Deep Cuts: Rolling Stones

Growing up in the ‘80s, I was always familiar with the Rolling Stones, especially their numerous radio hits, many of which have had a great impact on the world of music. In college, I went through a Stones phase that consisted of two purchases: 1) 1989’s three disc Singles Collection: The London Years, and 2) 1984’s one-disc Rewind. Both sets are good – Collection obviously covers more ground from the early years while Rewind focuses on the bigger hits from 1971-1984. Combined, these two collections gave me, the casual Stones fan, an adequate overview of their commercial successes from these years.

It wasn’t until about a year ago that I began my second Stones phase. It started at The Black Watch, a dive bar in Huntington Beach where my rec league basketball team would go to down a few pitchers every Sunday. The jukebox there is fairly eclectic, but focuses mostly on classic rock. Just about every Sunday, I’d hear this Stones song that I had never heard before – and, like a nasty fungus, it grew on me. The song turned out to be “Jigsaw Puzzle,” six minutes of heaven off the 1968 album Beggars Banquet. Soon, it became one of my favorites and it made me wonder, how many other great Stones songs haven’t I heard?

This question prompted me to listen to just about every album cut I could get my hands on and resulted in the creation of an 80-minute CD playlist entitled Deep Cuts. While compiling, my main criteria were that 1) the song was not an established “hit,” and 2) the song had to kick ass. I concentrated mostly on the work done in the ‘60s and the ‘70s as this is widely considered to be the era in which the Stones put out their best stuff.

So, without further adieu, I submit Deep Cuts:

1) “Jigsaw Puzzle” – This beauty is sung from the point of view of a guy working on a jigsaw puzzle in the midst of chaos. A number of different characters wander in and out of the song and it gives the opportunity for lead singer Mick Jagger to comment on the times. I dig the country-blues slide guitar and Jagger’s vocals. It’s a great song to hear after a couple of beers.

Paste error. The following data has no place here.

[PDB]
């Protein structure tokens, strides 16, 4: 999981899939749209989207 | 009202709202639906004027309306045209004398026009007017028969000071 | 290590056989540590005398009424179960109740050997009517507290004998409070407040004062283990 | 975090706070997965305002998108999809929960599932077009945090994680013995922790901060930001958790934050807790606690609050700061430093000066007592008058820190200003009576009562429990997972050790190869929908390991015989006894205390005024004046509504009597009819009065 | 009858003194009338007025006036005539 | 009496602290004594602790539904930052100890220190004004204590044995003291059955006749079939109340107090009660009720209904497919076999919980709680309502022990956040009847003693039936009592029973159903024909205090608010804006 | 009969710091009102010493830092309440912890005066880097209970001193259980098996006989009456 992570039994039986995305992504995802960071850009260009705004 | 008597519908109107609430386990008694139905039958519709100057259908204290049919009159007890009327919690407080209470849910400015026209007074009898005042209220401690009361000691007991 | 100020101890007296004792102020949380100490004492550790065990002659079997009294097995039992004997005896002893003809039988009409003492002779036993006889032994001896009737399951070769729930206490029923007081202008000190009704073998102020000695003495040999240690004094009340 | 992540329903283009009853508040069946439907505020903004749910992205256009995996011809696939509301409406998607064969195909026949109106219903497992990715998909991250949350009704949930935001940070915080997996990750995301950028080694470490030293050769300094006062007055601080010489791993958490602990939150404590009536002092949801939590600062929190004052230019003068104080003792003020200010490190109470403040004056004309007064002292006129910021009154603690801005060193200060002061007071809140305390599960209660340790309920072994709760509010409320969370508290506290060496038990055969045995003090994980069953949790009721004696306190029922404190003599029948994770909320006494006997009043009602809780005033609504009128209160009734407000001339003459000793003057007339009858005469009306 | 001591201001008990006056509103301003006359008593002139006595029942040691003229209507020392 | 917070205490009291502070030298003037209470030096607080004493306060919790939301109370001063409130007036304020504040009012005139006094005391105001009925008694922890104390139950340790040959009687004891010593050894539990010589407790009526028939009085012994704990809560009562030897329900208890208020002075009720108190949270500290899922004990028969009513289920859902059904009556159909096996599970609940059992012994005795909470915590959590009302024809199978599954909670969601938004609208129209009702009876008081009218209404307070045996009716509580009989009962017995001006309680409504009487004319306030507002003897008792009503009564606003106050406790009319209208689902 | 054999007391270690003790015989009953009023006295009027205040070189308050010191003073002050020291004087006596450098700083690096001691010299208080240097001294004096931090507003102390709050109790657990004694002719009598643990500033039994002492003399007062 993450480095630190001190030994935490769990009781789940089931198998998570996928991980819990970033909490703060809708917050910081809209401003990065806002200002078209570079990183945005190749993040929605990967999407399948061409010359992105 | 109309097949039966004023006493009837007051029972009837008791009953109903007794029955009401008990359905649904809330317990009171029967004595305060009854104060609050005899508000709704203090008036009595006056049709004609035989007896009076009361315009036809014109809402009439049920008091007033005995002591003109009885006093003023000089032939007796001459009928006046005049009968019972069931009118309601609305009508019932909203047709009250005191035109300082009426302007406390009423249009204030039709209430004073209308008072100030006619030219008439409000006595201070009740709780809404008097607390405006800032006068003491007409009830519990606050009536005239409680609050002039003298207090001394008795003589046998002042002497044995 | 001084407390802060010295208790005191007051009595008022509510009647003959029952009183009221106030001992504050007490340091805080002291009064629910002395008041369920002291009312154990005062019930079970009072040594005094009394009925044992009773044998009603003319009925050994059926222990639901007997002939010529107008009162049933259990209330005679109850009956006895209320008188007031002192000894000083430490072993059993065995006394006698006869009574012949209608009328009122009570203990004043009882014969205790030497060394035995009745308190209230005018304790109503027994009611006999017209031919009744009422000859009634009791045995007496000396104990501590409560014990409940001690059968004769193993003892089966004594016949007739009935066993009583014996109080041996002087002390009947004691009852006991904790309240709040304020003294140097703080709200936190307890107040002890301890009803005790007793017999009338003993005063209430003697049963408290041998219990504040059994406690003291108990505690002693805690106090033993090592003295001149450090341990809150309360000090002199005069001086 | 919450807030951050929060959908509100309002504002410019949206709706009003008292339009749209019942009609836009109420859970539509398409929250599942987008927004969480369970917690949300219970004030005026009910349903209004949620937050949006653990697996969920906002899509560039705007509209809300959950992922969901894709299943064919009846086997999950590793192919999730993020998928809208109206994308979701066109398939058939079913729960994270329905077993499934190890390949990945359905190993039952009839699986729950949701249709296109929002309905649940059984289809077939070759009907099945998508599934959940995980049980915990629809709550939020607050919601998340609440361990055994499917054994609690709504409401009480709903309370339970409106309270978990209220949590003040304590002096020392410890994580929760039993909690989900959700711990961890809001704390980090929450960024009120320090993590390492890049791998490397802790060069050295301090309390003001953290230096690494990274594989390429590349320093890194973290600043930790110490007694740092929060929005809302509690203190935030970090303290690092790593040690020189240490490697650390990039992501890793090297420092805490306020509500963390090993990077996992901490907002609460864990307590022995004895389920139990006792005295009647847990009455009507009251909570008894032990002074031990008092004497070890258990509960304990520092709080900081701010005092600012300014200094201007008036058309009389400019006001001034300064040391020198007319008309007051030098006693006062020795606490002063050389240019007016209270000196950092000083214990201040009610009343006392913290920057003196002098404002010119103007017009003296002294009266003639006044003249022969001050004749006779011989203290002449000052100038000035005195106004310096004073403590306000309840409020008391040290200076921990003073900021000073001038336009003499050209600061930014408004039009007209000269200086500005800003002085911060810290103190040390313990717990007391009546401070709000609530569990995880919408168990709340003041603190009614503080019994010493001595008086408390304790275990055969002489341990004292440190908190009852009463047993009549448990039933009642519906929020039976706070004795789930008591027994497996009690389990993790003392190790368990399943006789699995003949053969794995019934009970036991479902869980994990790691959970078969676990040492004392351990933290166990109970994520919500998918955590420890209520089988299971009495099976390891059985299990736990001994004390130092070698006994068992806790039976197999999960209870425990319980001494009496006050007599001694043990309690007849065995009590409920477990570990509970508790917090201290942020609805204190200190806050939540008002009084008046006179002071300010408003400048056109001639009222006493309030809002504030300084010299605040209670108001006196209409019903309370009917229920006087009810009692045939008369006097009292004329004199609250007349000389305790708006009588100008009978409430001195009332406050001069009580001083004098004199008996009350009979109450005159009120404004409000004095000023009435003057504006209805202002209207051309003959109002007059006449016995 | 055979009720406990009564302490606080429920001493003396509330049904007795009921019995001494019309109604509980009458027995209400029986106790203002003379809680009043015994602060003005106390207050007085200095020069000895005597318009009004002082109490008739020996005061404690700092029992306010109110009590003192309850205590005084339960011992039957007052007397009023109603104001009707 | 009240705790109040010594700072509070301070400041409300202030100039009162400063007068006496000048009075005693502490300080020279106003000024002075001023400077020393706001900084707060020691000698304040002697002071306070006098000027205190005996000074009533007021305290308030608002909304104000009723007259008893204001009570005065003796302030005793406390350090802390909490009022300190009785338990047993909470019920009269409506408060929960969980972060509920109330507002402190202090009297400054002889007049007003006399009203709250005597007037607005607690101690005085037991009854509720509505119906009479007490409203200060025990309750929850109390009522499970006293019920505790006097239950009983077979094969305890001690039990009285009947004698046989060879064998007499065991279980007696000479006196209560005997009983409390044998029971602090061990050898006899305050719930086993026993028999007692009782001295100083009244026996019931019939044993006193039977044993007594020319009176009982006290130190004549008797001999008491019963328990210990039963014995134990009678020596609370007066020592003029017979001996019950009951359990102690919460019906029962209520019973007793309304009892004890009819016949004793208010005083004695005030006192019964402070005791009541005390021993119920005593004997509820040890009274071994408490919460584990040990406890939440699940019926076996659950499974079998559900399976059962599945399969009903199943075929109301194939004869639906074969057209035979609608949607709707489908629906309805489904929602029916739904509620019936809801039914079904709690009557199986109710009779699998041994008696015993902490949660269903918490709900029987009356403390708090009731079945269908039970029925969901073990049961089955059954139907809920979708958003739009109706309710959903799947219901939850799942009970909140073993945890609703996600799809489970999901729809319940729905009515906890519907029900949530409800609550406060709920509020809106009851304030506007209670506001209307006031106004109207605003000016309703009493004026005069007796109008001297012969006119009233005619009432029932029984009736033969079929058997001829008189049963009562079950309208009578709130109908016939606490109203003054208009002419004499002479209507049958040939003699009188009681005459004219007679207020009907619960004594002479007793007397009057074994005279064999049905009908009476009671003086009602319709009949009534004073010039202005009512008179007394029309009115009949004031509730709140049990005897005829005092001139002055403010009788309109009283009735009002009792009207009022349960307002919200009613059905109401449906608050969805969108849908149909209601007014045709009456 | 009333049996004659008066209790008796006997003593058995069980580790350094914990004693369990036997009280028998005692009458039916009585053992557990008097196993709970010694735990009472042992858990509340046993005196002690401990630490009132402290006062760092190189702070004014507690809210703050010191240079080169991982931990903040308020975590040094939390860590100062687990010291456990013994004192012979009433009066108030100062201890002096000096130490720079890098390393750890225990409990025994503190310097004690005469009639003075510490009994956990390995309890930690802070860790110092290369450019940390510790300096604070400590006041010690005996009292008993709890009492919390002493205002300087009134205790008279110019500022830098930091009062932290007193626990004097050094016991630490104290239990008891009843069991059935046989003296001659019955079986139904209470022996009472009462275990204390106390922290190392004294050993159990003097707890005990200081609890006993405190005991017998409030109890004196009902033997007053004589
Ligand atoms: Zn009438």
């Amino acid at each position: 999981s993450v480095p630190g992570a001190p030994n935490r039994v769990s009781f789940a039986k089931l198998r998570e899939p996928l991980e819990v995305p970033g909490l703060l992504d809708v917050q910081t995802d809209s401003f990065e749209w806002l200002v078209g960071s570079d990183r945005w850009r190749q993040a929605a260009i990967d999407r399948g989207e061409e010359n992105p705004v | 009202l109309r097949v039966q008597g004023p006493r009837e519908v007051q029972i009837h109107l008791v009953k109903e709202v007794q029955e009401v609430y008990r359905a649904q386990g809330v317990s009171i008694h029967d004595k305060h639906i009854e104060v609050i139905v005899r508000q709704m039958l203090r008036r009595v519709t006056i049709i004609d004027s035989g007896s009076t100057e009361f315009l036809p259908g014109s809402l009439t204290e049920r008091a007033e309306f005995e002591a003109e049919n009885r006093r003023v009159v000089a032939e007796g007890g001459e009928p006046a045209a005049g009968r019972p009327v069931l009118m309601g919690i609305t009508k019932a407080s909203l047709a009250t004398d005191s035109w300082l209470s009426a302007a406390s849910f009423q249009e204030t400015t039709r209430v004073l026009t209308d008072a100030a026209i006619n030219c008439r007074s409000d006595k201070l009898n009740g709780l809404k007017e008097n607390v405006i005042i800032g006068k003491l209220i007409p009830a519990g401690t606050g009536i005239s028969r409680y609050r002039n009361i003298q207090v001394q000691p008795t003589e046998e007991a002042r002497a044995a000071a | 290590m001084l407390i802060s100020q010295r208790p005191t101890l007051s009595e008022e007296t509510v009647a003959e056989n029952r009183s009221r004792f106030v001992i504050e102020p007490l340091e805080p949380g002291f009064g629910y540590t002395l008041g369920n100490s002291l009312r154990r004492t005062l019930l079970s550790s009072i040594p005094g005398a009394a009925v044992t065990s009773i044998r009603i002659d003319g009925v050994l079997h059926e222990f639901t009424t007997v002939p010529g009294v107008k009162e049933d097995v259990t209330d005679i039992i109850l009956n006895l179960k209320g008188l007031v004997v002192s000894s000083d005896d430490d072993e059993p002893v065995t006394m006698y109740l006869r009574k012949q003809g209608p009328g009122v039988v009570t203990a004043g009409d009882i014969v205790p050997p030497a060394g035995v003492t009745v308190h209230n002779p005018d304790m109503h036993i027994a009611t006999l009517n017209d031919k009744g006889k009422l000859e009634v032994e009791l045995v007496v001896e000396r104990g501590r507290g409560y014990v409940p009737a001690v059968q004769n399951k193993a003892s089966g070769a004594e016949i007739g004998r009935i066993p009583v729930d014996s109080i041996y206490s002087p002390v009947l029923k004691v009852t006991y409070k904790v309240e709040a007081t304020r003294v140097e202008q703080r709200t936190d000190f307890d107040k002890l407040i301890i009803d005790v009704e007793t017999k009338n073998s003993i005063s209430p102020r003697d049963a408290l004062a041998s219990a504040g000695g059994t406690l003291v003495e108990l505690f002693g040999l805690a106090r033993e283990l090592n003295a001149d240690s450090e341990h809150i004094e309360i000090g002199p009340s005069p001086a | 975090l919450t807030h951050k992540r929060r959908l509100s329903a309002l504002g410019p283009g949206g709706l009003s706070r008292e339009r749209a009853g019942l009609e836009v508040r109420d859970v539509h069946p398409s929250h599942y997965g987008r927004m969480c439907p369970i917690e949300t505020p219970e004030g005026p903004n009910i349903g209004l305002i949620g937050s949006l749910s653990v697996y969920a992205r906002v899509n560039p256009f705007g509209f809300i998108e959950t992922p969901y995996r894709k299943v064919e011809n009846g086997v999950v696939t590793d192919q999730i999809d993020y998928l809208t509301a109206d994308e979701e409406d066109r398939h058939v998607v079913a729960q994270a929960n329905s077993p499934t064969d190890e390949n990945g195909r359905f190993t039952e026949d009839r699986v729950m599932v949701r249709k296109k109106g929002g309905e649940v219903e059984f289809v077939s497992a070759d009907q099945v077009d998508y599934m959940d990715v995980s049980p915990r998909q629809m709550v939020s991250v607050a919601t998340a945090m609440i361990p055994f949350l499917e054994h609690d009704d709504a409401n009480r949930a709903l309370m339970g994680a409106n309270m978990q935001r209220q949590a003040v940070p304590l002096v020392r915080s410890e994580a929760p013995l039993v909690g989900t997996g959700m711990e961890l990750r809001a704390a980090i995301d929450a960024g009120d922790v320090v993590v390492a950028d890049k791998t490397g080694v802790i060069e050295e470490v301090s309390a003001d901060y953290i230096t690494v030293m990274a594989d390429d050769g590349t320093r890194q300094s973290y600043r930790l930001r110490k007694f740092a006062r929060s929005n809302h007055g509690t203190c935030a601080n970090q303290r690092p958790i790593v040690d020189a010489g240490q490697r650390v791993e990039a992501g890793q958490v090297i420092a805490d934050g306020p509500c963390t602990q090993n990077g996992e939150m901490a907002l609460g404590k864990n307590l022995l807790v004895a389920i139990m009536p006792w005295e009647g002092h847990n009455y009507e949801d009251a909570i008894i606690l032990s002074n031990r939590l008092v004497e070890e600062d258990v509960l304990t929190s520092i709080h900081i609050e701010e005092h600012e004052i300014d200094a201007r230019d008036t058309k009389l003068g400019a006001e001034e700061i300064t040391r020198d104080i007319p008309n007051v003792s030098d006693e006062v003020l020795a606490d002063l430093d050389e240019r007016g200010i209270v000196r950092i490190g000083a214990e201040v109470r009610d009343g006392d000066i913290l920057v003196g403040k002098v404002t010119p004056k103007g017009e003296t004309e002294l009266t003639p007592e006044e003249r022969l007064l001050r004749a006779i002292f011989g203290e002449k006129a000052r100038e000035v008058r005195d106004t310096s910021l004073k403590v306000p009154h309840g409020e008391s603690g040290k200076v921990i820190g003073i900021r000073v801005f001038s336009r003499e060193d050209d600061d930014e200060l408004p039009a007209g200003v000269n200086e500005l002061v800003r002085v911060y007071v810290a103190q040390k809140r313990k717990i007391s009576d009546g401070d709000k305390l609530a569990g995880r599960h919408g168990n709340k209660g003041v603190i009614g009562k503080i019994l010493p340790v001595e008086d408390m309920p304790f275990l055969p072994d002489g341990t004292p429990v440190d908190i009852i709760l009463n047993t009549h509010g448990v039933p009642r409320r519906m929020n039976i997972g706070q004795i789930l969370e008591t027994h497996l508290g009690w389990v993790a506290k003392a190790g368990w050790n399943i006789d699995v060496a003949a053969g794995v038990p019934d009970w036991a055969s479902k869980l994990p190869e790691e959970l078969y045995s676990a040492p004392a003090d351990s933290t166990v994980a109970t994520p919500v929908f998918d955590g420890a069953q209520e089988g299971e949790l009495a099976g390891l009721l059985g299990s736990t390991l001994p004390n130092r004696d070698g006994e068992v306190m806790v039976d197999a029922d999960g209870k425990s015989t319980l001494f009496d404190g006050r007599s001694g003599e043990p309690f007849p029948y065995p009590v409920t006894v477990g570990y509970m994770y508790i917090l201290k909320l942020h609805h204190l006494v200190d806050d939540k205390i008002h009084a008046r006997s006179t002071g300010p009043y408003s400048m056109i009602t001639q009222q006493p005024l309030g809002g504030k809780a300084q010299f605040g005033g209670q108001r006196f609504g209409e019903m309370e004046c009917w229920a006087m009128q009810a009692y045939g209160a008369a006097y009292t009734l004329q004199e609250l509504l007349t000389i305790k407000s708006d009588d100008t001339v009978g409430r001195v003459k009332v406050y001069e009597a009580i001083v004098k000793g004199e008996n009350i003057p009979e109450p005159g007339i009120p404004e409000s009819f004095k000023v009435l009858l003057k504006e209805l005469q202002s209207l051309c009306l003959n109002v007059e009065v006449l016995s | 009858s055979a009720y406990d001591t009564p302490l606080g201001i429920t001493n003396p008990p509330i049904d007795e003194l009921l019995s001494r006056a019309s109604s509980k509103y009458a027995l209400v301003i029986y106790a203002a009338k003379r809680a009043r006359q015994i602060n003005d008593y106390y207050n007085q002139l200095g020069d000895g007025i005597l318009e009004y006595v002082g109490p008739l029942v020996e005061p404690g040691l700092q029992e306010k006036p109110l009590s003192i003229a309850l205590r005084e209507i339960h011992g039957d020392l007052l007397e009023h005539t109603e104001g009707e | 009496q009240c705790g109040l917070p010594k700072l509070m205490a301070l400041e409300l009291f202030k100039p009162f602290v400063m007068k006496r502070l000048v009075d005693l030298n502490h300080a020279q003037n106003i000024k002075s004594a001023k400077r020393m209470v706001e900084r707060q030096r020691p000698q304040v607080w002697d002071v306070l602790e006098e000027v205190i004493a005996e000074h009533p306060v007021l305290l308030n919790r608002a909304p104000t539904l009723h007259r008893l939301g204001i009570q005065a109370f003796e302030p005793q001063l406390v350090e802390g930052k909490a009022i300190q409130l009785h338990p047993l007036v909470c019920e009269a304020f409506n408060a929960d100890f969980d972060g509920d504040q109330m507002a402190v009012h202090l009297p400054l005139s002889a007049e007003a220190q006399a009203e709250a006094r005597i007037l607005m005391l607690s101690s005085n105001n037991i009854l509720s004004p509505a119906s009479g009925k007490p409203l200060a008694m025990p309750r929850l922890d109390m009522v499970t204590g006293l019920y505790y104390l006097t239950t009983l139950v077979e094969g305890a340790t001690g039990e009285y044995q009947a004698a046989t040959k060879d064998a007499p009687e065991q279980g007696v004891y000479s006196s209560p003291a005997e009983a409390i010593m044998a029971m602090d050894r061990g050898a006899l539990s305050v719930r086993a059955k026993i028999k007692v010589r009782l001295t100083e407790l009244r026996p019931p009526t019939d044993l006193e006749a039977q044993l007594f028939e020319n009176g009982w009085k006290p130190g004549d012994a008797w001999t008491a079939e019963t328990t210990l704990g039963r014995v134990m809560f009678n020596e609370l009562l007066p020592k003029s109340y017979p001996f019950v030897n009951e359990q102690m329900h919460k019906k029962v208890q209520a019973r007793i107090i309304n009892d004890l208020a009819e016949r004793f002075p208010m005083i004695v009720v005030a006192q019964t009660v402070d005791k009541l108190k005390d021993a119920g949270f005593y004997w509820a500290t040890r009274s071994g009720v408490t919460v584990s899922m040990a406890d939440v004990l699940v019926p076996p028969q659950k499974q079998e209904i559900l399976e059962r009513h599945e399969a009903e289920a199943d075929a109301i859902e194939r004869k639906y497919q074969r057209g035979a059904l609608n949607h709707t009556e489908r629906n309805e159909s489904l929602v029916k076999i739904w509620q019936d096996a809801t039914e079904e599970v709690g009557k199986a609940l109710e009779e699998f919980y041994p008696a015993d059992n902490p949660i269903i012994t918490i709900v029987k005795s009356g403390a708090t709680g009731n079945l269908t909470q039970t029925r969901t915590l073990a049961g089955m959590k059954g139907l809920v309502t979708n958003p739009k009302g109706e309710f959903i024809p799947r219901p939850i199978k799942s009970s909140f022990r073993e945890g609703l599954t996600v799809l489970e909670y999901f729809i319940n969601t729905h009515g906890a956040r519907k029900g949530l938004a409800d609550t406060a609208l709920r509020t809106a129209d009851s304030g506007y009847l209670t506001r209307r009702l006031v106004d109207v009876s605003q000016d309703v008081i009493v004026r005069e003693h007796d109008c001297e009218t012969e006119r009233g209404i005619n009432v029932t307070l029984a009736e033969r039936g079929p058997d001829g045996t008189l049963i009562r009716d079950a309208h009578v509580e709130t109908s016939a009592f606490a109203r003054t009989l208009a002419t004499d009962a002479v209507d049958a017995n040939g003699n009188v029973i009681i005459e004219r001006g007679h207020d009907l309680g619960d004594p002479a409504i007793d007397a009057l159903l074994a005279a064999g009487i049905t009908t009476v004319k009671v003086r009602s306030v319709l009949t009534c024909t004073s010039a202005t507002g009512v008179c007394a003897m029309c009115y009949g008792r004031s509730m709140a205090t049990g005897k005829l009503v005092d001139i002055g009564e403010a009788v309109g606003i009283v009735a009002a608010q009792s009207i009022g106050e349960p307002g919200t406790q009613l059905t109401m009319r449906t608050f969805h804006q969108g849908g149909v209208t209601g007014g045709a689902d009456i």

2) “Salt of the Earth” – Also off Beggars Banquet, this country-blues track focuses on the everyday man – a rarity for a Stones’ tune from this era. It also features the first vocals (on a Stones album) from guitarist Keith Richards. This underlines the predominate theme of the unassuming common man being thrust into the spotlight.

3) “You Got the Silver” – Found on 1969’s Let It Bleed, this is another of the rare tracks where Richards took over the singing duties. His vocals – and the song – are rough, raw and sincere. “Silver” also features some fine slide guitar.

4) “Midnight Rambler” – Also from Let It Bleed, this song captures the Stones in full-on blues mode. I actually heard this song for the first time when they performed it live at a concert I attended in Memphis, TN. The guitar riff is simple yet infectious. The tempo changes a few times throughout the song, creating a rugged, sexy vibe. For brevity purposes, I had to use the studio version, but the longer live version rocks a bit harder and is worth checking out.

5) “Dead Flowers” – From the 1971 album Sticky Fingers, this is one of the Stones’ few straight-up country songs. In his version of a Southern accent, Jagger moves through lyrics that are both witty and catchy – it won’t be long before you’ll be singing along with this one.
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Find out what other Rolling Stones songs I included on my Deep Cuts playlist here, then be sure to check out my Stones Essentials and Stones profile.

  

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